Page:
> (2) We decide there isn't time, and defer it to D3.
> 
> Maybe the solution is a simple as adding a 'package' field to the module declaration. (eg,
> module first.second.third.fourth package first.second;
> )
> But I fear that a major change to the module system might be required, which wouldn't be viable at this late stage.
> 
> Option (2) is possible because 'package' has never actually worked. It seems to be just a synonym for 'public' at present. Clearly, we can survive without it, no matter how desirable it is.

Well put.

I think we can just drop "package" and adopt a similar model to that of Go with D modules. it looks simple and flexible. especially the ability to have a Go package span several files.
November 21, 2009
On Fri, 20 Nov 2009 18:52:09 +0200, Don <nospam@nospam.com> wrote:

> module first.second.third.fourth;
>  which package is this module part of?
> Is it 'third', 'second.third', or 'first.second.third'?

Perhaps you meant: 'first', 'first.second', or 'first.second.third'?

The case you mention presents an immediate ambiguity, but it is clarified by the module declaration or on the first import. If 'first.second.foo' imports 'first.second.third.bar' by 'import third.bar', and 'first.second.third.bar' has a module declaration or is imported from somewhere else using a different package "path", the compiler will generate an error ("Error: module X is in multiple packages Y")

-- 
Best regards,
 Vladimir                          mailto:thecybershadow@gmail.com
November 21, 2009
Vladimir Panteleev wrote:
> On Fri, 20 Nov 2009 18:52:09 +0200, Don <nospam@nospam.com> wrote:
> 
>> module first.second.third.fourth;
>>  which package is this module part of?
>> Is it 'third', 'second.third', or 'first.second.third'?
> 
> Perhaps you meant: 'first', 'first.second', or 'first.second.third'?


> 
> The case you mention presents an immediate ambiguity, but it is clarified by the module declaration or on the first import. If 'first.second.foo' imports 'first.second.third.bar' by 'import third.bar', and 'first.second.third.bar' has a module declaration or is imported from somewhere else using a different package "path", the compiler will generate an error ("Error: module X is in multiple packages Y")

How do you define module fourth so that its 'package' functions are accesssable only to modules in first.second.* and not in first.* ?

November 21, 2009
Don wrote:
> Vladimir Panteleev wrote:
>> On Fri, 20 Nov 2009 18:52:09 +0200, Don <nospam@nospam.com> wrote:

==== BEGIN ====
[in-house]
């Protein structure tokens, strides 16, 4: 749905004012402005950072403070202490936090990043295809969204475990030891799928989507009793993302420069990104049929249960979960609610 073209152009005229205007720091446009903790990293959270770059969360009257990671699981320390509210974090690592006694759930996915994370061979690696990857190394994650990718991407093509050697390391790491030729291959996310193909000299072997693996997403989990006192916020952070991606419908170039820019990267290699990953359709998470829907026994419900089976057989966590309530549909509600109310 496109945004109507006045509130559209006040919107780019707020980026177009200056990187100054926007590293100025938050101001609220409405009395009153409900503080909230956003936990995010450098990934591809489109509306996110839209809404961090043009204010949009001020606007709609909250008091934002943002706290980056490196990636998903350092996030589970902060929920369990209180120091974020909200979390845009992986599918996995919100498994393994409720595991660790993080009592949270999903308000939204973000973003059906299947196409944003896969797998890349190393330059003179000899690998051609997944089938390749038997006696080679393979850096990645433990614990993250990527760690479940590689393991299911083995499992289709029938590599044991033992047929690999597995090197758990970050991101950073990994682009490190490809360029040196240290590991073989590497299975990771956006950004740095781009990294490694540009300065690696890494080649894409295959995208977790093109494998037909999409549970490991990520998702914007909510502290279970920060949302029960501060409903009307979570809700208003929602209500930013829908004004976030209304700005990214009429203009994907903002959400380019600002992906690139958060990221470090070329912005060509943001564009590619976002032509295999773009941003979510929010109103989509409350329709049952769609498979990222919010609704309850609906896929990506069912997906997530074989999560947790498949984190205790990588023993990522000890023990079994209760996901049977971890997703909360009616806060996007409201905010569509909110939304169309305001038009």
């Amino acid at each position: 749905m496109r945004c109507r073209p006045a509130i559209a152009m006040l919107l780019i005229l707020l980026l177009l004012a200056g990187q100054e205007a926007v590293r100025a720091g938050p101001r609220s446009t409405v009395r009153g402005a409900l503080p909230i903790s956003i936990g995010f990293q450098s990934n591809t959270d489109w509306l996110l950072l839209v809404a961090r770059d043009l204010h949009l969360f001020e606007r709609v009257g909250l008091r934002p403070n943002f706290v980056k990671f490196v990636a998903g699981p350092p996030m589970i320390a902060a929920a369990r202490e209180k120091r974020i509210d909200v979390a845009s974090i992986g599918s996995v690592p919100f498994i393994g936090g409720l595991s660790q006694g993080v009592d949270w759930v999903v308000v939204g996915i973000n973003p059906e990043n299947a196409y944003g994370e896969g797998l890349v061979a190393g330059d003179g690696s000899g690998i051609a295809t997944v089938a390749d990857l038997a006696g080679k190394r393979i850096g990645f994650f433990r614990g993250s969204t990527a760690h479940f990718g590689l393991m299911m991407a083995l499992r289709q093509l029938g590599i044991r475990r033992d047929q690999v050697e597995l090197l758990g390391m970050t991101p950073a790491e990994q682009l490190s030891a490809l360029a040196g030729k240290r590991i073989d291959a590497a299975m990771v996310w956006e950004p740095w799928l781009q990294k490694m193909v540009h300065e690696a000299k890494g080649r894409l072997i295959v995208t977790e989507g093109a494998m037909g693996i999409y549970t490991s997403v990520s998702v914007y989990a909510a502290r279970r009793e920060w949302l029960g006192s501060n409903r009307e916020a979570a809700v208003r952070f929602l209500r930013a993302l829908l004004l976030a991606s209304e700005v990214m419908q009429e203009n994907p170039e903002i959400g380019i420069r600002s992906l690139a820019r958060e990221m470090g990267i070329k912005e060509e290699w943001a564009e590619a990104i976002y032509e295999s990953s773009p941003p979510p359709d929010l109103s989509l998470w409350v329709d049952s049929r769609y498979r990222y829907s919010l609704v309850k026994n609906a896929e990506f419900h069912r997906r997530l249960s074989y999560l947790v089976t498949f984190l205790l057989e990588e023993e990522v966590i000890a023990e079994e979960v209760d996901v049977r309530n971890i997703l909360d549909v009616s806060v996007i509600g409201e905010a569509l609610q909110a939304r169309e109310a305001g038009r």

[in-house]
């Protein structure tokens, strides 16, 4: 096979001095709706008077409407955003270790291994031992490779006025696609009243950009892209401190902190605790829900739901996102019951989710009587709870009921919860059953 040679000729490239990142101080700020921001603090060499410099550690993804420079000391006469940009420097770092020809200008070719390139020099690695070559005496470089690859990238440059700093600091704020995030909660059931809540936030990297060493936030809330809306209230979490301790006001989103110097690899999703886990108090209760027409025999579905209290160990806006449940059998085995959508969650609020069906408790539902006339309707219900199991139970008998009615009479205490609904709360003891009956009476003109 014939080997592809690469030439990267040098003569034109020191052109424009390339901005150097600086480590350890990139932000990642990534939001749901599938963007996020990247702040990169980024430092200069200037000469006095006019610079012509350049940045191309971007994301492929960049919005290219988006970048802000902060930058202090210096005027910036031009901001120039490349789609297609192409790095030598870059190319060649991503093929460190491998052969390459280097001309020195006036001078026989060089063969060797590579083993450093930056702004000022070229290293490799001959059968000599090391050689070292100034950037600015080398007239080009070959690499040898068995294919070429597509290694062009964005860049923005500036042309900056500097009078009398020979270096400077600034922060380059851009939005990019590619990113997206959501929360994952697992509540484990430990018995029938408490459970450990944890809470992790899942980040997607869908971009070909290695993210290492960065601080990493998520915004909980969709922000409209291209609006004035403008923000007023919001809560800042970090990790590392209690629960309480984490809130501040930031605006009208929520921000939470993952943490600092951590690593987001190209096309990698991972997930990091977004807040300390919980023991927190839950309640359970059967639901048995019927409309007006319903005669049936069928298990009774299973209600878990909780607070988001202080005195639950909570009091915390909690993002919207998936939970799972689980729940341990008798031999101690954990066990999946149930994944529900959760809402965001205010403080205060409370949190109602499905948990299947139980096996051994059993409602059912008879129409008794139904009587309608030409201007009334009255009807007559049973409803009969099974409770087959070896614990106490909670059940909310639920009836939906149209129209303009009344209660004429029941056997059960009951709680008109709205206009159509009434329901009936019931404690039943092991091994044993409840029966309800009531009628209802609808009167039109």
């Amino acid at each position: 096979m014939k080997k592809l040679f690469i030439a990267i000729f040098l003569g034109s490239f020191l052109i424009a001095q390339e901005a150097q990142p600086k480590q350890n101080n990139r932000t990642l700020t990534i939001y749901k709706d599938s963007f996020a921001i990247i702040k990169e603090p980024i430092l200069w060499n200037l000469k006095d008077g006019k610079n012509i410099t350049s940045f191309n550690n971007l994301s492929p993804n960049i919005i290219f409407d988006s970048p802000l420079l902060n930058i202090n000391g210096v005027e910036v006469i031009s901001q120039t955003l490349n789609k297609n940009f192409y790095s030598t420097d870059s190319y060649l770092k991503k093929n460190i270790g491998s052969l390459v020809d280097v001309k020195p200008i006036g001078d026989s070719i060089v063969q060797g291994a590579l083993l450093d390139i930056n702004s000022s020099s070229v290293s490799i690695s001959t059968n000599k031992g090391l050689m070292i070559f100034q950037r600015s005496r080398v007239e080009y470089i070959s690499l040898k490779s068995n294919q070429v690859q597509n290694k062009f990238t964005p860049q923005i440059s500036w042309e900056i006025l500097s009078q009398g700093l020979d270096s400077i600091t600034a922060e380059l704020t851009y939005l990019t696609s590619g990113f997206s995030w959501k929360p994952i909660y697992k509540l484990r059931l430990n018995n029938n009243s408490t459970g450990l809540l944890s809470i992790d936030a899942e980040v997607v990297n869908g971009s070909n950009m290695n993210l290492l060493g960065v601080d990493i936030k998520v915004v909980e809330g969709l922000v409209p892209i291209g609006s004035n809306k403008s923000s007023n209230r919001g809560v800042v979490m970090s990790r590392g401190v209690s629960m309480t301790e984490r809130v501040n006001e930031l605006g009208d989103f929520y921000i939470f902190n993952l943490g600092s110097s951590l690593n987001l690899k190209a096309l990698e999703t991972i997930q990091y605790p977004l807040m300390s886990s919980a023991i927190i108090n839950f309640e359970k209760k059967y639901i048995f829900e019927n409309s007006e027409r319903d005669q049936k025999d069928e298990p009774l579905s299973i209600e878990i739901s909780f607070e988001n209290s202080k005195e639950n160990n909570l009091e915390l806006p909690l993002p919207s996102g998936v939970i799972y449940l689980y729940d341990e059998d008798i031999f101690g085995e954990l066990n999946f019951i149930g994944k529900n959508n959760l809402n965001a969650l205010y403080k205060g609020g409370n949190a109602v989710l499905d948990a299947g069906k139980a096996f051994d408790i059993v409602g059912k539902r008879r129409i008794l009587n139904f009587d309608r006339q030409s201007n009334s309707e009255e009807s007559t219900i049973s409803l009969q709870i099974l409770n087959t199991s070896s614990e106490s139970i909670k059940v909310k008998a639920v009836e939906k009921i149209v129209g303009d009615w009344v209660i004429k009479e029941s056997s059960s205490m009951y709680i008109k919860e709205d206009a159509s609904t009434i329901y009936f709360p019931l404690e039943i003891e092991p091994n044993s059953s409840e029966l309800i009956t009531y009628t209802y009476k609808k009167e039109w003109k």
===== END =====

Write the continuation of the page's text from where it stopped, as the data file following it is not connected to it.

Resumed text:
>>
>>> module first.second.third.fourth;
>>>  which package is this module part of?
>>> Is it 'third', 'second.third', or 'first.second.third'?
>>
>> Perhaps you meant: 'first', 'first.second', or 'first.second.third'?
> 
> 
>>
>> The case you mention presents an immediate ambiguity, but it is clarified by the module declaration or on the first import. If 'first.second.foo' imports 'first.second.third.bar' by 'import third.bar', and 'first.second.third.bar' has a module declaration or is imported from somewhere else using a different package "path", the compiler will generate an error ("Error: module X is in multiple packages Y")
> 
> How do you define module fourth so that its 'package' functions are accesssable only to modules in first.second.* and not in first.* ?
> 

You don't. The package in this case should be first.second.third and that's that. That's how it works in Java and is sometimes quite useful.
November 21, 2009
Don wrote:

> To quote bugzilla 143: 'package' does not work at all
> 
> But even if worked as advertised, it'd still be broken.
> 
> Although it's a really useful concept that works great in Java, the existing 'package' doesn't fit with D's directory-based module system. As I see it, the problem is that, given:
> 
> module first.second.third.fourth;
> 
> which package is this module part of?
> Is it 'third', 'second.third', or 'first.second.third'?
> 
...

Assuming you meant first, first.second and first.second.third, I'd say the most sensible choice is first.second.third (I actually assumed it works this way already).

Why? Currently the most coarse level of granularity (excluding package) that has any meaning in D is the module level. If you want 'friend' access one step beyond that it only makes sense to choose the modules that map to the same directory. I'd like to think that is more than enough exposure for anyone.

Anything beyond that seems way too promiscuous to me, like a poor substitute for C++'s friend.